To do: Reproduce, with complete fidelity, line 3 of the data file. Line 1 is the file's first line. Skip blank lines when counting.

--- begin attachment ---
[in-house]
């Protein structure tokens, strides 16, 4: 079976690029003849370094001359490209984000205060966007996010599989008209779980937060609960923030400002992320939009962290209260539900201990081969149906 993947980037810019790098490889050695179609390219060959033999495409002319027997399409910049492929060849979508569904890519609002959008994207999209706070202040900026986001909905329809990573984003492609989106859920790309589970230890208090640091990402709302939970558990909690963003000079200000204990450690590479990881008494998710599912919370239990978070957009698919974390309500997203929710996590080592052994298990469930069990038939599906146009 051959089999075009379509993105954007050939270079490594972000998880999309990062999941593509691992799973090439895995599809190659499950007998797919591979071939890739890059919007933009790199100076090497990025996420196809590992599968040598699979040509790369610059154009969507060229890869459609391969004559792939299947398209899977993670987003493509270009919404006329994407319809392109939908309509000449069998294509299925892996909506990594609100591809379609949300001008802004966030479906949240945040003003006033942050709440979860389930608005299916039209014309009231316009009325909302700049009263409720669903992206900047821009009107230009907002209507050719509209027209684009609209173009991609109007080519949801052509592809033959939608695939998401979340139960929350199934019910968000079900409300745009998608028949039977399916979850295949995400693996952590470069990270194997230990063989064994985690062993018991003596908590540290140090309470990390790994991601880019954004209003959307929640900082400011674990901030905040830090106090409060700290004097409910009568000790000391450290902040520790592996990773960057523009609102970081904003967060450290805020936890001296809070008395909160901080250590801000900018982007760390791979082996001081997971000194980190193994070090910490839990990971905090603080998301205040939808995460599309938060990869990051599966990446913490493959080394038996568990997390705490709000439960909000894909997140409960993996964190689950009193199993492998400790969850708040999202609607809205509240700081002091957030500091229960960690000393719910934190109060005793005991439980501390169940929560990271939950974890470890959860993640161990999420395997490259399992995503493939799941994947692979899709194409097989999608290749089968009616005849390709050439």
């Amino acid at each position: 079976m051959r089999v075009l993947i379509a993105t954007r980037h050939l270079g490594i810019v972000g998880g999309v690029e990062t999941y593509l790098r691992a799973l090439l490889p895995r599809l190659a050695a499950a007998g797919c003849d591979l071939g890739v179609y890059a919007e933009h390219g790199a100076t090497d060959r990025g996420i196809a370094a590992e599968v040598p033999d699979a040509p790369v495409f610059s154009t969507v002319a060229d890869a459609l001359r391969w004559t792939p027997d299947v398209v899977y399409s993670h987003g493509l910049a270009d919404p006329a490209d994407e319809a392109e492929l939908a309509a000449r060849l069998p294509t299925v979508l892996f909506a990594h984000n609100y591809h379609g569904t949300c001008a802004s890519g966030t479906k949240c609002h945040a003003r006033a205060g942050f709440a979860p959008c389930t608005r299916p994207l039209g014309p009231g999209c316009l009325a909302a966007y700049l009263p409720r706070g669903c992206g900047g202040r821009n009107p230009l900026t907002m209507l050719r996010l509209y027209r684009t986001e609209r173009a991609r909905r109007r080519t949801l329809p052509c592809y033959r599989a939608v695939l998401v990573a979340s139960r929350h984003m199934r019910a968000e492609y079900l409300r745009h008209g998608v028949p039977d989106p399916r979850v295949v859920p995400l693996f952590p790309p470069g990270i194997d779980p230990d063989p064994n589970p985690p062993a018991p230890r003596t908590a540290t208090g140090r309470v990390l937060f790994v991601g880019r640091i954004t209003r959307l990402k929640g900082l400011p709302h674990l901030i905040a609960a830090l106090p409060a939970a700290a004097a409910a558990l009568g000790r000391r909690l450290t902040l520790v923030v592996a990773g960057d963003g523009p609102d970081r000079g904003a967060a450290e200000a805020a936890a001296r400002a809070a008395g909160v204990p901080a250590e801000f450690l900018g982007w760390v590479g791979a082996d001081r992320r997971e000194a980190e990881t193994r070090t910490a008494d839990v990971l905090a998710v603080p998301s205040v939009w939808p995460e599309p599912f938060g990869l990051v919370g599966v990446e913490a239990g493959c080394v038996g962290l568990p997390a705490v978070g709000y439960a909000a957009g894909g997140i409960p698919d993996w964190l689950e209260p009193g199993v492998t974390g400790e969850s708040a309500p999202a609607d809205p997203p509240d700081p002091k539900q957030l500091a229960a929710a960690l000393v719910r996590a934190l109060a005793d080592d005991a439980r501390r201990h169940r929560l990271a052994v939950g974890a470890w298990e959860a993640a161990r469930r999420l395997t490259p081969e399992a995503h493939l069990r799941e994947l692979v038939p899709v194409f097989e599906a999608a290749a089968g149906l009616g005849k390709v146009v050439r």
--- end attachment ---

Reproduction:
């Amino acid at each position: 079976m051959r089999v075009l993947i379509a993105t954007r980037h050939l270079g490594i810019v972000g998880g999309v690029e990062t999941y593509l790098r691992a799973l090439l490889p895995r599809l190659a050695a499950a007998g797919c003849d591979l071939g890739v179609y890059a919007e933009h390219g790199a100076t090497d060959r990025g996420i196809a370094a590992e599968v040598p033999d699979a040509p790369v495409f610059s154009t969507v002319a060229d890869a459609l001359r391969w004559t792939p027997d299947v398209v899977y399409s993670h987003g493509l910049a270009d919404p006329a490209d994407e319809a392109e492929l939908a309509a000449r060849l069998p294509t299925v979508l892996f909506a990594h984000n609100y591809h379609g569904t949300c001008a802004s890519g966030t479906k949240c609002h945040a003003r006033a205060g942050f709440a979860p959008c389930t608005r299916p994207l039209g014309p009231g999209c316009l009325a909302a966007y700049l009263p409720r706070g669903c992206g900047g202040r821009n009107p230009l900026t907002m209507l050719r996010l509209y027209r684009t986001e609209r173009a991609r909905r109007r080519t949801l329809p052509c592809y033959r599989a939608v695939l998401v990573a979340s139960r929350h984003m199934r019910a968000e492609y079900l409300r745009h008209g998608v028949p039977d989106p399916r979850v295949v859920p995400l693996f952590p790309p470069g990270i194997d779980p230990d063989p064994n589970p985690p062993a018991p230890r003596t908590a540290t208090g140090r309470v990390l937060f790994v991601g880019r640091i954004t209003r959307l990402k929640g900082l400011p709302h674990l901030i905040a609960a830090l106090p409060a939970a700290a004097a409910a558990l009568g000790r000391r909690l450290t902040l520790v923030v592996a990773g960057d963003g523009p609102d970081r000079g904003a967060a450290e200000a805020a936890a001296r400002a809070a008395g909160v204990p901080a250590e801000f450690l900018g982007w760390v590479g791979a082996d001081r992320r997971e000194a980190e990881t193994r070090t910490a008494d839990v990971l905090a998710v603080p998301s205040v939009w939808p995460e599309p599912f938060g990869l990051v919370g599966v990446e913490a239990g493959c080394v038996g962290l568990p997390a705490v978070g709000y439960a909000a957009g894909g997140i409960p698919d993996w964190l689950e209260p009193g199993v492998t974390g400790e969850s708040a309500p999202a609607d809205p997203p509240d700081p002091k539900q957030l500091a229960a929710a960690l000393v719910r996590a934190l109060a005793d080592d005991a439980r501390r201990h169940r929560l990271a052994v939950g974890a470890w298990e959860a993640a161990r469930r999420l395997t490259p081969e399992a995503h493939l069990r799941e994947l692979v038939p899709v194409f097989e599906a999608a290749a089968g149906l009616g005849k390709v146009v050439r």